Alabama – Mental Health Privilege and Child Abuse

The Alabama Supreme Court says that when the legislature provided immunity to mental health professionals who report sexual abuse of children, it impliedly repealed the statute providing a psychotherapist-patient privilege to the extent it conflicts with the immunity statute. The plaintiff in Marks v. Tenbrunsel, Case No. 1031515 (Sup. Ct. Ala. April 22, 2005) had sought psychological treatment from defendant Dr. Tenbrunsel and had obtained a pledge of confidentiality from him. Then Marks told Tenbrunsel in session that he had fondled the genitals of two little girls.

After consulting with a colleague, Dr. Lois Pope, Tenbrunsel told Marks that he could not honor the confidentiality agreement, and then Tenbrunsel (apparently) reported the suspected sexual abuse to Madison County DHR. Marks sued Tenbrunsel and his colleague for malpractice, misrepresentation of material facts, fraud, and fraudulent deceit. The defendants moved to dismiss pursuant to Rule 12(b)(6) (failure to state a claim on which relief could be granted). The trial court granted the motion, and Marks appealed.

The Supreme Court affirmed the trial court’s dismissal. In his opinion, Justice Lyons reasoned that the defendants were not required to report Marks under Ala. Code § 26-14-3 (mandatory reporting of suspected sexual abuse), because they were not “called upon to render aid or medical assistance to any child.” However, the defendants were permitted to report the suspected sexual abuse pursuant to Ala. Code § 26-14-4 (voluntary reporting of suspected sexual abuse) and therefore protected from liability by Ala. Code § 26-14-9 (immunity from liability) as long as they made the report in good faith.

Marks also argued that the psychotherapist-patient privilege extended by Ala. Code § 26-14-9 effectively “trumps” the immunity provided by § 26-14-9. Pointing out that the legislature enacted the immunity provisions of § 26-14-9 after it had enacted the psychotherapist-patient privilege in § 26-14-9, the Supreme Court said that the legislature had impliedly repealed the psychotherapist-patient privilege to the extent it conflicted with the grant of immunity.

The last expression of legislative will is § 26-14-9, which confers immunity to persons who make good-faith reports of child abuse pursuant to Chapter 14. Section 26-14-4, which provides for permissive reporting of suspected child abuse, applies to “any person” making such a report. This latter act, § 26-14-9, impliedly repeals anything to the contrary in the earlier enacted § 34-26-2, which recognizes a psychotherapist-patient privilege. The rule that implied repeal is disfavored when the earlier act is specific and the subsequent act is general does not apply here. Chapter 14, entitled “Reporting of Child Abuse or Neglect,” is not a general or broad act that cannot impliedly repeal an earlier specific act.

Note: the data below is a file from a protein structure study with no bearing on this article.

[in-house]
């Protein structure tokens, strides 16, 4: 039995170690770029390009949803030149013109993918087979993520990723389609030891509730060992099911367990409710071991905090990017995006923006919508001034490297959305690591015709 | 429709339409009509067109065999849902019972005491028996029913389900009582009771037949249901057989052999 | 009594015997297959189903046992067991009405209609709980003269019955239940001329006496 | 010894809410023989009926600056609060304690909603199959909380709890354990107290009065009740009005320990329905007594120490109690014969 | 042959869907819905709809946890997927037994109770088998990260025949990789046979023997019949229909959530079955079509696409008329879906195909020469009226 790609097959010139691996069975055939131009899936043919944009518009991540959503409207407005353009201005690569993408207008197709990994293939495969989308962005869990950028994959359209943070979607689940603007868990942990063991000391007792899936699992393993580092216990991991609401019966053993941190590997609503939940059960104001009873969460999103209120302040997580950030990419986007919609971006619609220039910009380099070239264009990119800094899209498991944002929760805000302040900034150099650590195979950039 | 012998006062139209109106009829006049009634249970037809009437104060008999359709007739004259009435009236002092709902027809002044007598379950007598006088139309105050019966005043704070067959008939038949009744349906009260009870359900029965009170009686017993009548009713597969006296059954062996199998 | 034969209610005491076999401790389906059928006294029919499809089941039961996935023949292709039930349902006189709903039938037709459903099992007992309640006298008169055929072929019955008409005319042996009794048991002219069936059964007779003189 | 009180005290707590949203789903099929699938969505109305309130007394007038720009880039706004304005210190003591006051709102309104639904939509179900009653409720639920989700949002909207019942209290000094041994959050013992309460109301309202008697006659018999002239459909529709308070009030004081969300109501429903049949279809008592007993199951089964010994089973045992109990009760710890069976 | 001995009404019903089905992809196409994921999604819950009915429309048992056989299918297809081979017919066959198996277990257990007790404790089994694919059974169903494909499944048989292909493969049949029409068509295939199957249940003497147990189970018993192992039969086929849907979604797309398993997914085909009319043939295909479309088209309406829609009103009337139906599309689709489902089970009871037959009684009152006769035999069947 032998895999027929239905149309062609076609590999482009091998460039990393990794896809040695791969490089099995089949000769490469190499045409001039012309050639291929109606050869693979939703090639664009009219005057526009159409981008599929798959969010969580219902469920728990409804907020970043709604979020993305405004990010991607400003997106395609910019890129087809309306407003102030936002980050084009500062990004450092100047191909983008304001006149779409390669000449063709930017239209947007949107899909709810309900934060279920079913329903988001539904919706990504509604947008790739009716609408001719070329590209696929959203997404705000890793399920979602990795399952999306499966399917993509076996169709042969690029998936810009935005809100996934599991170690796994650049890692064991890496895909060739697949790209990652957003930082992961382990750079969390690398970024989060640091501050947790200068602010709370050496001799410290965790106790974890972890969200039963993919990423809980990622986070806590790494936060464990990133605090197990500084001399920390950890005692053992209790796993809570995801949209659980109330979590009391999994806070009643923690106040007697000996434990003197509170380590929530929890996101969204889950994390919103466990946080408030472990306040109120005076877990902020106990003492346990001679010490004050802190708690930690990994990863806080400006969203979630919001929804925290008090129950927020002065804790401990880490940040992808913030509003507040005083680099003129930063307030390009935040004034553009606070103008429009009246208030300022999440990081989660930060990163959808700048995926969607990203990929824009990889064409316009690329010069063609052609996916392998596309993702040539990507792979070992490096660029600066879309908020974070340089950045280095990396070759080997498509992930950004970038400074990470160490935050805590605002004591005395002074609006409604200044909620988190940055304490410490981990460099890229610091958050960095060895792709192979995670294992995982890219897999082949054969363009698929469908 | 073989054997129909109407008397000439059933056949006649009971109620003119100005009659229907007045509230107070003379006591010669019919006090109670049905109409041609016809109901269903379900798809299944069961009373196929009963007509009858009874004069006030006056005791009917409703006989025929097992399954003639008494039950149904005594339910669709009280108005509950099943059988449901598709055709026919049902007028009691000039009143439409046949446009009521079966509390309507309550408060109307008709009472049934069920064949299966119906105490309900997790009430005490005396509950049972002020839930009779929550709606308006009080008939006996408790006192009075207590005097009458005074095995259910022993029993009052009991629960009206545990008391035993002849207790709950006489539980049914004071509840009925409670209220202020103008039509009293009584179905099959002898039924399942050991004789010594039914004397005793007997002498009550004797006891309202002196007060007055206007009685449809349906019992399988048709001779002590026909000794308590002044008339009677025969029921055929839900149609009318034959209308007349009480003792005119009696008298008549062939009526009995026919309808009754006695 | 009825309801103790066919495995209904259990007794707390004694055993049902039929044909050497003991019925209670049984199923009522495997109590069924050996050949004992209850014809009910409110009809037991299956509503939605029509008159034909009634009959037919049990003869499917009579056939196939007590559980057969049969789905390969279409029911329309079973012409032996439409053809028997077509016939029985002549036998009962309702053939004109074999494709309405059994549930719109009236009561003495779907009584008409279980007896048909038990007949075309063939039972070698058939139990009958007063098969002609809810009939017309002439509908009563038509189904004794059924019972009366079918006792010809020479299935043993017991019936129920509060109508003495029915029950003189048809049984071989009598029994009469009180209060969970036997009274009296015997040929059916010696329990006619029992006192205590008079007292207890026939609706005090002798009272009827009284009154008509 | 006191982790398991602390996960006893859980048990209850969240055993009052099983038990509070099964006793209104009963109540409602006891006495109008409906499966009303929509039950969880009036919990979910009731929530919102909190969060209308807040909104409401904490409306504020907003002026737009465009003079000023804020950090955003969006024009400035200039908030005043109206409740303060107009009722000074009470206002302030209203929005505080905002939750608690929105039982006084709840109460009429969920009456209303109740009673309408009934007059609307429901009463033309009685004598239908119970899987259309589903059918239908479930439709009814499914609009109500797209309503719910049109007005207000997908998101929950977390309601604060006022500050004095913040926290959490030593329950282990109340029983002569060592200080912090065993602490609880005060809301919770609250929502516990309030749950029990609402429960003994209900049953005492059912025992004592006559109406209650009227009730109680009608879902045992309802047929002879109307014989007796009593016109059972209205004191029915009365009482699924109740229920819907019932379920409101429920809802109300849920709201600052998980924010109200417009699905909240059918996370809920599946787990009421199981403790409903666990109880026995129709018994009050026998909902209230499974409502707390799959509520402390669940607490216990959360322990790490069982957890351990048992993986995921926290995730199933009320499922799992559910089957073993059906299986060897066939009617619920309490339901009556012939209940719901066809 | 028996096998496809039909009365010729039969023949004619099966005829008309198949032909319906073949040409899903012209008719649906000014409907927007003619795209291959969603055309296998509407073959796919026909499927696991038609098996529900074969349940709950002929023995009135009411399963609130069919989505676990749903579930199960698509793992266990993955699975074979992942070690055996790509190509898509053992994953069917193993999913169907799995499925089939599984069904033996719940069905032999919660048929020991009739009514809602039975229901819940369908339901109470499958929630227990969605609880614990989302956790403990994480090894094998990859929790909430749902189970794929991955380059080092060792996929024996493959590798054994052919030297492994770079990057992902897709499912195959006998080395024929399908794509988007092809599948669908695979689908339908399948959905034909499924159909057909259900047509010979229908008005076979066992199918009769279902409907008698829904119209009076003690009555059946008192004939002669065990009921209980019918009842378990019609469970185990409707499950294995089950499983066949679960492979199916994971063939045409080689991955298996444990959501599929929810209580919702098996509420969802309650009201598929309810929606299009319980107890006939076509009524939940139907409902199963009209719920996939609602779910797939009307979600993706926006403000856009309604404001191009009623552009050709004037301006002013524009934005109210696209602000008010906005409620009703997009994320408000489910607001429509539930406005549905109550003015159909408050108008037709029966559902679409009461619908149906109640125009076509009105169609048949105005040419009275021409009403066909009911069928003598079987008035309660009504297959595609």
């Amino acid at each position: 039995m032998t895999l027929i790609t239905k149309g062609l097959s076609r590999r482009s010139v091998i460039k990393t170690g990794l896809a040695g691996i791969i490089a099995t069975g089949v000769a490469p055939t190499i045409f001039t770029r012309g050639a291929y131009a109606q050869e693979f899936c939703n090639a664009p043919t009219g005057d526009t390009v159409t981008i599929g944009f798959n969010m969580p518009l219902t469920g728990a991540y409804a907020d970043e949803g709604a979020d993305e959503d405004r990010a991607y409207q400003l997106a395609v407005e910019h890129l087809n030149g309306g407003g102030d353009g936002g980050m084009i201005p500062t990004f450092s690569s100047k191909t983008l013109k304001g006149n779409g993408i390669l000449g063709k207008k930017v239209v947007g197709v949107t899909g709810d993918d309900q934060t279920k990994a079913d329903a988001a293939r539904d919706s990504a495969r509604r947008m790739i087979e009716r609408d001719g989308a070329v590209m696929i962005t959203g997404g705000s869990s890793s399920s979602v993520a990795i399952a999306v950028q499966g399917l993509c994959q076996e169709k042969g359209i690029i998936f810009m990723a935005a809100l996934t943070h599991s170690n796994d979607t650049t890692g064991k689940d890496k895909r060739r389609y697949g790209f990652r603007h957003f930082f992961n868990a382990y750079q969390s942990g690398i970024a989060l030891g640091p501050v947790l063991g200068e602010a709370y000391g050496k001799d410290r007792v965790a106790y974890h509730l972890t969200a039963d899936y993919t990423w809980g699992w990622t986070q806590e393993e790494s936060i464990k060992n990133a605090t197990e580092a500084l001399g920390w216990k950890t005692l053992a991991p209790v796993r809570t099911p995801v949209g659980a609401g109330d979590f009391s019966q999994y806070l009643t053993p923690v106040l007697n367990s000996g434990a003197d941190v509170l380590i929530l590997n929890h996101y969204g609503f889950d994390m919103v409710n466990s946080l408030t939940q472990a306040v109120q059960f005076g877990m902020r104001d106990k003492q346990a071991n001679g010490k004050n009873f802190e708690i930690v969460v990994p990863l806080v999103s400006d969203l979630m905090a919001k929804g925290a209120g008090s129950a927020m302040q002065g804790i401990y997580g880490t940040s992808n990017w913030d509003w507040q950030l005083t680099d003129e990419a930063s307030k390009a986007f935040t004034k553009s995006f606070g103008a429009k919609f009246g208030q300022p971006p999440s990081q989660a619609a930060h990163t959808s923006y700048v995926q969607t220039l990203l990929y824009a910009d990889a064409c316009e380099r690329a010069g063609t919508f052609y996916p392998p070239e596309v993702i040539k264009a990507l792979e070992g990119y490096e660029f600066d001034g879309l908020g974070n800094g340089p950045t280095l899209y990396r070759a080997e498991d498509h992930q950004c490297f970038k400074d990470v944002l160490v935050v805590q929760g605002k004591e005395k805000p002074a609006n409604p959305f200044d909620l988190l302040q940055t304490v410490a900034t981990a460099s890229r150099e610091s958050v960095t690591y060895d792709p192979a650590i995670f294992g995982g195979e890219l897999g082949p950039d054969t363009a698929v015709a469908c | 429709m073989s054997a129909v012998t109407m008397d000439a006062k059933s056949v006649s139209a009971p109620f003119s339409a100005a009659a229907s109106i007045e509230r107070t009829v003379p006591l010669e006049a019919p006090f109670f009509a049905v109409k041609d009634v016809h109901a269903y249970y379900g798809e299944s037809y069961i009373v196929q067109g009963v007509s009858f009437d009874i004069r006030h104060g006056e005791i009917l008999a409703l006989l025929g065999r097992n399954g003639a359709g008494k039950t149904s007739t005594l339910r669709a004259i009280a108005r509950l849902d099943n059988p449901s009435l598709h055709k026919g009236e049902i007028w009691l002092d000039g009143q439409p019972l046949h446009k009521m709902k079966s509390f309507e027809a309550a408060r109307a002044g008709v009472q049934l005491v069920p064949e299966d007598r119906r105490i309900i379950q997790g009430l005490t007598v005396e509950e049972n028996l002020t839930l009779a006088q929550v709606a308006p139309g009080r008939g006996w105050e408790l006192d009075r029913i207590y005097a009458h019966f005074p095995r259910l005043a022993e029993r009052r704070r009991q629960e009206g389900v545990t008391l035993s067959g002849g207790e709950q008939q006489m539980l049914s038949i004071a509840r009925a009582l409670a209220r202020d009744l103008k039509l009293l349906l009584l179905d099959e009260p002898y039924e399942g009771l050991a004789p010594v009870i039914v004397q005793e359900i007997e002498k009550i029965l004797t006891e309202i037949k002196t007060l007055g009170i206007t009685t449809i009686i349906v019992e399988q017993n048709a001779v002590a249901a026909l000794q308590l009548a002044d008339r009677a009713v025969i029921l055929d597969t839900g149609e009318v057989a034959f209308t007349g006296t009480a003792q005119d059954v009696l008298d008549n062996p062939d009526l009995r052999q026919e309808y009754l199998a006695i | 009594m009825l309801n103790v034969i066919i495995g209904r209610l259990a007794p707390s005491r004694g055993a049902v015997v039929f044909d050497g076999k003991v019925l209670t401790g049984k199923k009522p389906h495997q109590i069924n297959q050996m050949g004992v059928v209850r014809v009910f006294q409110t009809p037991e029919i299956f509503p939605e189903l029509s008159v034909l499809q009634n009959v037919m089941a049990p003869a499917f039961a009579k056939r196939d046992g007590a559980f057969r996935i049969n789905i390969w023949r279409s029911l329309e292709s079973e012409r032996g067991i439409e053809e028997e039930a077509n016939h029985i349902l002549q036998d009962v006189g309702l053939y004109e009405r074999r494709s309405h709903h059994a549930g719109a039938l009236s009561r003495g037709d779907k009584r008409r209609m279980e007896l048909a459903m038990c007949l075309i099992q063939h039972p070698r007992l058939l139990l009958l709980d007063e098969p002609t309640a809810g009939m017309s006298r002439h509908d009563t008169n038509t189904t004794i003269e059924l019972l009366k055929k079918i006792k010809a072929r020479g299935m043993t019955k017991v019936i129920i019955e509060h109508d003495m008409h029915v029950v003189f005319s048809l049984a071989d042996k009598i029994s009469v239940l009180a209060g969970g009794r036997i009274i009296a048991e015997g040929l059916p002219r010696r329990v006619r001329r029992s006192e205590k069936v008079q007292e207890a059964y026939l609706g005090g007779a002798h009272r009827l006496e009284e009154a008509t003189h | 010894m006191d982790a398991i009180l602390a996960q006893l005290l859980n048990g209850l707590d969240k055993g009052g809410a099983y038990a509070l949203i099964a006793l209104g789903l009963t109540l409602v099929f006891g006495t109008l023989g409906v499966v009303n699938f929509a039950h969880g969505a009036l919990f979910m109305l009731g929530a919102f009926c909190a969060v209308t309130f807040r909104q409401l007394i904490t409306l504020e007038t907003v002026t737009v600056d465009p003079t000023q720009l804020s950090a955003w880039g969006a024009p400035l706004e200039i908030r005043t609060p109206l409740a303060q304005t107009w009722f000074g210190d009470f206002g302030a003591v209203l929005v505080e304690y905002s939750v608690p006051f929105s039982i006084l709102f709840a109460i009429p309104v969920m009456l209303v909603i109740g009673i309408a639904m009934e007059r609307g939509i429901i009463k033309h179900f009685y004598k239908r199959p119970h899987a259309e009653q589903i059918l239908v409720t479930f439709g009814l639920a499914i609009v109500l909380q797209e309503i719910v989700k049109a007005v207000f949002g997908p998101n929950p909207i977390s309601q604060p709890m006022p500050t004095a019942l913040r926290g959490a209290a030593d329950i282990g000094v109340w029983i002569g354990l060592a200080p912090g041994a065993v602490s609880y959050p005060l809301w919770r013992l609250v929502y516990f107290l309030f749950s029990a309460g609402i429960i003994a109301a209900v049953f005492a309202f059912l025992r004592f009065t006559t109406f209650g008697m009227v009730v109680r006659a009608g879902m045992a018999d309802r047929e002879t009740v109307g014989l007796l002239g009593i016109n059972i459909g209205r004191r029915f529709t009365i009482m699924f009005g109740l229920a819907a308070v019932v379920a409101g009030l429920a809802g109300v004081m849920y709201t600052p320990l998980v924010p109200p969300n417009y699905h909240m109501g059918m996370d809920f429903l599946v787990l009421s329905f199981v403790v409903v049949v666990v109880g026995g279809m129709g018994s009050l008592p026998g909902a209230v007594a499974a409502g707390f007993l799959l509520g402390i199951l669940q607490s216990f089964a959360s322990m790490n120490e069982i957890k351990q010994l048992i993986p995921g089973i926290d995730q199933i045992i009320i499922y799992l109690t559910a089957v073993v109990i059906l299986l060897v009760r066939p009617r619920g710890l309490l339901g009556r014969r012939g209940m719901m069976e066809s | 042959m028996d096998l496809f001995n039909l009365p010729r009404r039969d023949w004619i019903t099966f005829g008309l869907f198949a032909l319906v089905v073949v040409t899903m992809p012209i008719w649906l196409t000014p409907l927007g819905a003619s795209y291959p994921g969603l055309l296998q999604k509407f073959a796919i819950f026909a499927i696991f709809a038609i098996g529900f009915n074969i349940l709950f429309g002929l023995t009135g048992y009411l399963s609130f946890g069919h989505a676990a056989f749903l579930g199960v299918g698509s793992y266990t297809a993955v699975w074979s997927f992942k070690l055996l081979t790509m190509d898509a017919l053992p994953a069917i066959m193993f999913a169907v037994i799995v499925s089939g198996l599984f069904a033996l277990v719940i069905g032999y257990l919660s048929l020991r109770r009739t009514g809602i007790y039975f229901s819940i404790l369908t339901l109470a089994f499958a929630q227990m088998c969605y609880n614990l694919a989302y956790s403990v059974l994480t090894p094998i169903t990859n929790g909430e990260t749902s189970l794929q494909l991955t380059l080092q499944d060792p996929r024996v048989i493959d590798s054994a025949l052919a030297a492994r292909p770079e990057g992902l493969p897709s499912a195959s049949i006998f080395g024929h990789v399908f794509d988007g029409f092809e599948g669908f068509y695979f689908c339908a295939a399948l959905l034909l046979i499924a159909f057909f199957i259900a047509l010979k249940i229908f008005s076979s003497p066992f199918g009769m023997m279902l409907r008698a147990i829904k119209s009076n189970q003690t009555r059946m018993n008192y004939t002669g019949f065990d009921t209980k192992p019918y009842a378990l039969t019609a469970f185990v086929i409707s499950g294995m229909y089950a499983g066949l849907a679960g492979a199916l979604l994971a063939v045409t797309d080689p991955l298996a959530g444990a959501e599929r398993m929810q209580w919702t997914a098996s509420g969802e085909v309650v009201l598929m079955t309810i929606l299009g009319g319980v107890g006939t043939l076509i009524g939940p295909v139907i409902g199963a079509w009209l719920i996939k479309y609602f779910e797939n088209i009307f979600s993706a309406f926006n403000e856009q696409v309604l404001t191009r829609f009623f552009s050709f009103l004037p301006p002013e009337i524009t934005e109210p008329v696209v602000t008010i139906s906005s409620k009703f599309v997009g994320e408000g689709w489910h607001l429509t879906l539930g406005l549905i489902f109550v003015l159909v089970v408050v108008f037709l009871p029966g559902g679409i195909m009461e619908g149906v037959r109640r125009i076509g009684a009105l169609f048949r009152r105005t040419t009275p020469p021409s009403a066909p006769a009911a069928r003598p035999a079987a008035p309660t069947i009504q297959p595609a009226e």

In his dissent, Justice Parker agreed that the immunity provision applied to Pope and agreed with the dismissal as to her. However, he disagreed with the majority’s conclusion that the legislature had impliedly repealed the psychotherapist-patient privilege and therefore dissented to the dismissal as to Tenbrunsel.

For mental health professionals, this is an important clarification, and the news is basically good. If you are called on to render aid to a child and you know or suspect the child to be a victim of child abuse or neglect, you must report it.

On the other hand, if you discover that abuse or neglect is occurring and are not providing aid or assistance to a child, you need not report it but may in your discretion elect to report it voluntarily, even if you are in a confidential relationship with the suspected perpetrator of the abuse. In either case, if you report suspected child abuse or neglect, your reporting will continue to be covered by the grant of immunity in Ala. Code § 26-14-9.

The downside of this ruling is the chilling effect it will have on communications between the mental health professional and his or her client. If there ever was an expectation of confidentiality for communications about child abuse, it’s gone now. If your client seems about to share with you information that might not be subject to the privilege, you may want to stop them before they do and make sure they understand the ramifications of what they’re about to tell you.